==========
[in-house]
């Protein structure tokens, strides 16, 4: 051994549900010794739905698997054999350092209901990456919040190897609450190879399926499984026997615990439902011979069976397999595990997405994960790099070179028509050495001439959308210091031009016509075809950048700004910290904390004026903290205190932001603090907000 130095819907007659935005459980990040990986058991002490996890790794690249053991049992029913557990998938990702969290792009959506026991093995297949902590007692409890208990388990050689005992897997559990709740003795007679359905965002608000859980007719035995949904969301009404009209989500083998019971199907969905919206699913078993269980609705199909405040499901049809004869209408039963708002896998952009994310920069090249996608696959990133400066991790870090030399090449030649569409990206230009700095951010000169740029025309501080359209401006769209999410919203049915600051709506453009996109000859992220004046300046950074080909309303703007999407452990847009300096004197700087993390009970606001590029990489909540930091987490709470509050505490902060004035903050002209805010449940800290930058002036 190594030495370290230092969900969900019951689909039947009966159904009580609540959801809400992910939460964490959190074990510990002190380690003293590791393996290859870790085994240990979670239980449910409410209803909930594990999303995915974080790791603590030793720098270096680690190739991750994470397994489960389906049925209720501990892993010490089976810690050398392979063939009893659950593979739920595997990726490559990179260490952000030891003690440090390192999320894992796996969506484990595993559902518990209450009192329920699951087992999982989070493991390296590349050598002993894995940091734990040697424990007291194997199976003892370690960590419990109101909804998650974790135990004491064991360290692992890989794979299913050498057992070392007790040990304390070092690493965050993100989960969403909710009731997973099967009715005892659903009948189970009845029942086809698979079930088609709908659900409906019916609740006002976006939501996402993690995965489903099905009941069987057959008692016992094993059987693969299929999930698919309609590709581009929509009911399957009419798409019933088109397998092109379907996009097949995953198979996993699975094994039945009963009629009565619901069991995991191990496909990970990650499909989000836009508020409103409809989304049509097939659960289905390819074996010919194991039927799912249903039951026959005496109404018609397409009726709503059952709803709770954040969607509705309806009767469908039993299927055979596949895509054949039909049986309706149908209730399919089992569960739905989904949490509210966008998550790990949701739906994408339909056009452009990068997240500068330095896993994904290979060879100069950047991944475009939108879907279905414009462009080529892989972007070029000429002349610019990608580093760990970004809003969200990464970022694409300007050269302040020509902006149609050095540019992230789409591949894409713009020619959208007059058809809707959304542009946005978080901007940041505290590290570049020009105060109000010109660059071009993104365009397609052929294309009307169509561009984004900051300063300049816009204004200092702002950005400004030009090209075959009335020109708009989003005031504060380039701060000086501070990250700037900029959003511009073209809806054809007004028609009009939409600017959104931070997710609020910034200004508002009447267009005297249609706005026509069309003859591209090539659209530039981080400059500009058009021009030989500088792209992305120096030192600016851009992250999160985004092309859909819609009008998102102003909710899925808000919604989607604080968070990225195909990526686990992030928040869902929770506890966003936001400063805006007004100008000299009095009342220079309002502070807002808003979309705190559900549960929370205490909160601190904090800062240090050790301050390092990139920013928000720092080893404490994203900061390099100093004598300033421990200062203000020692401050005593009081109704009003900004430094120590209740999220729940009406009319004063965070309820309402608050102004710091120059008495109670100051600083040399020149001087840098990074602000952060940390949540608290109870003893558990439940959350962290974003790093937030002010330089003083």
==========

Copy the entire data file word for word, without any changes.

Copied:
[in-house]
């Protein structure tokens, strides 16, 4: 051994549900010794739905698997054999350092209901990456919040190897609450190879399926499984026997615990439902011979069976397999595990997405994960790099070179028509050495001439959308210091031009016509075809950048700004910290904390004026903290205190932001603090907000 130095819907007659935005459980990040990986058991002490996890790794690249053991049992029913557990998938990702969290792009959506026991093995297949902590007692409890208990388990050689005992897997559990709740003795007679359905965002608000859980007719035995949904969301009404009209989500083998019971199907969905919206699913078993269980609705199909405040499901049809004869209408039963708002896998952009994310920069090249996608696959990133400066991790870090030399090449030649569409990206230009700095951010000169740029025309501080359209401006769209999410919203049915600051709506453009996109000859992220004046300046950074080909309303703007999407452990847009300096004197700087993390009970606001590029990489909540930091987490709470509050505490902060004035903050002209805010449940800290930058002036 190594030495370290230092969900969900019951689909039947009966159904009580609540959801809400992910939460964490959190074990510990002190380690003293590791393996290859870790085994240990979670239980449910409410209803909930594990999303995915974080790791603590030793720098270096680690190739991750994470397994489960389906049925209720501990892993010490089976810690050398392979063939009893659950593979739920595997990726490559990179260490952000030891003690440090390192999320894992796996969506484990595993559902518990209450009192329920699951087992999982989070493991390296590349050598002993894995940091734990040697424990007291194997199976003892370690960590419990109101909804998650974790135990004491064991360290692992890989794979299913050498057992070392007790040990304390070092690493965050993100989960969403909710009731997973099967009715005892659903009948189970009845029942086809698979079930088609709908659900409906019916609740006002976006939501996402993690995965489903099905009941069987057959008692016992094993059987693969299929999930698919309609590709581009929509009911399957009419798409019933088109397998092109379907996009097949995953198979996993699975094994039945009963009629009565619901069991995991191990496909990970990650499909989000836009508020409103409809989304049509097939659960289905390819074996010919194991039927799912249903039951026959005496109404018609397409009726709503059952709803709770954040969607509705309806009767469908039993299927055979596949895509054949039909049986309706149908209730399919089992569960739905989904949490509210966008998550790990949701739906994408339909056009452009990068997240500068330095896993994904290979060879100069950047991944475009939108879907279905414009462009080529892989972007070029000429002349610019990608580093760990970004809003969200990464970022694409300007050269302040020509902006149609050095540019992230789409591949894409713009020619959208007059058809809707959304542009946005978080901007940041505290590290570049020009105060109000010109660059071009993104365009397609052929294309009307169509561009984004900051300063300049816009204004200092702002950005400004030009090209075959009335020109708009989003005031504060380039701060000086501070990250700037900029959003511009073209809806054809007004028609009009939409600017959104931070997710609020910034200004508002009447267009005297249609706005026509069309003859591209090539659209530039981080400059500009058009021009030989500088792209992305120096030192600016851009992250999160985004092309859909819609009008998102102003909710899925808000919604989607604080968070990225195909990526686990992030928040869902929770506890966003936001400063805006007004100008000299009095009342220079309002502070807002808003979309705190559900549960929370205490909160601190904090800062240090050790301050390092990139920013928000720092080893404490994203900061390099100093004598300033421990200062203000020692401050005593009081109704009003900004430094120590209740999220729940009406009319004063965070309820309402608050102004710091120059008495109670100051600083040399020149001087840098990074602000952060940390949540608290109870003893558990439940959350962290974003790093937030002010330089003083």